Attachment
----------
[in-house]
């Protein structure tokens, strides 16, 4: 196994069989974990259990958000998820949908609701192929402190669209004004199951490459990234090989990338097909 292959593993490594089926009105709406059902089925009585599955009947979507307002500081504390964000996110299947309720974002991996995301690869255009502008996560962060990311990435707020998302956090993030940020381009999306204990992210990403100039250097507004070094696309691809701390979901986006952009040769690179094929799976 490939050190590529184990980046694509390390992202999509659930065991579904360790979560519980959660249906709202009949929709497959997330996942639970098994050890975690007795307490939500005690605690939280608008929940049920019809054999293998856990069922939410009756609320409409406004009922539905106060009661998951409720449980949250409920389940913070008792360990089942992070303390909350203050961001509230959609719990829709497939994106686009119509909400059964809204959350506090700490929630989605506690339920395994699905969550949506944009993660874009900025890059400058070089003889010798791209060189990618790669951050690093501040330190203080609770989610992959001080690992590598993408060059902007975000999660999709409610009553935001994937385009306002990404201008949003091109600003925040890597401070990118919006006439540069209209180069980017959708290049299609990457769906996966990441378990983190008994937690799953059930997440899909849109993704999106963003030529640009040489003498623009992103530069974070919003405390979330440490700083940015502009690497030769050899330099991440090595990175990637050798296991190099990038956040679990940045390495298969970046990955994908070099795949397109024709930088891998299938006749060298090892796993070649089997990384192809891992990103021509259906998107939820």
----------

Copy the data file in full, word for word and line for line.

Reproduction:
[in-house]
């Protein structure tokens, strides 16, 4: 196994069989974990259990958000998820949908609701192929402190669209004004199951490459990234090989990338097909 292959593993490594089926009105709406059902089925009585599955009947979507307002500081504390964000996110299947309720974002991996995301690869255009502008996560962060990311990435707020998302956090993030940020381009999306204990992210990403100039250097507004070094696309691809701390979901986006952009040769690179094929799976 490939050190590529184990980046694509390390992202999509659930065991579904360790979560519980959660249906709202009949929709497959997330996942639970098994050890975690007795307490939500005690605690939280608008929940049920019809054999293998856990069922939410009756609320409409406004009922539905106060009661998951409720449980949250409920389940913070008792360990089942992070303390909350203050961001509230959609719990829709497939994106686009119509909400059964809204959350506090700490929630989605506690339920395994699905969550949506944009993660874009900025890059400058070089003889010798791209060189990618790669951050690093501040330190203080609770989610992959001080690992590598993408060059902007975000999660999709409610009553935001994937385009306002990404201008949003091109600003925040890597401070990118919006006439540069209209180069980017959708290049299609990457769906996966990441378990983190008994937690799953059930997440899909849109993704999106963003030529640009040489003498623009992103530069974070919003405390979330440490700083940015502009690497030769050899330099991440090595990175990637050798296991190099990038956040679990940045390495298969970046990955994908070099795949397109024709930088891998299938006749060298090892796993070649089997990384192809891992990103021509259906998107939820």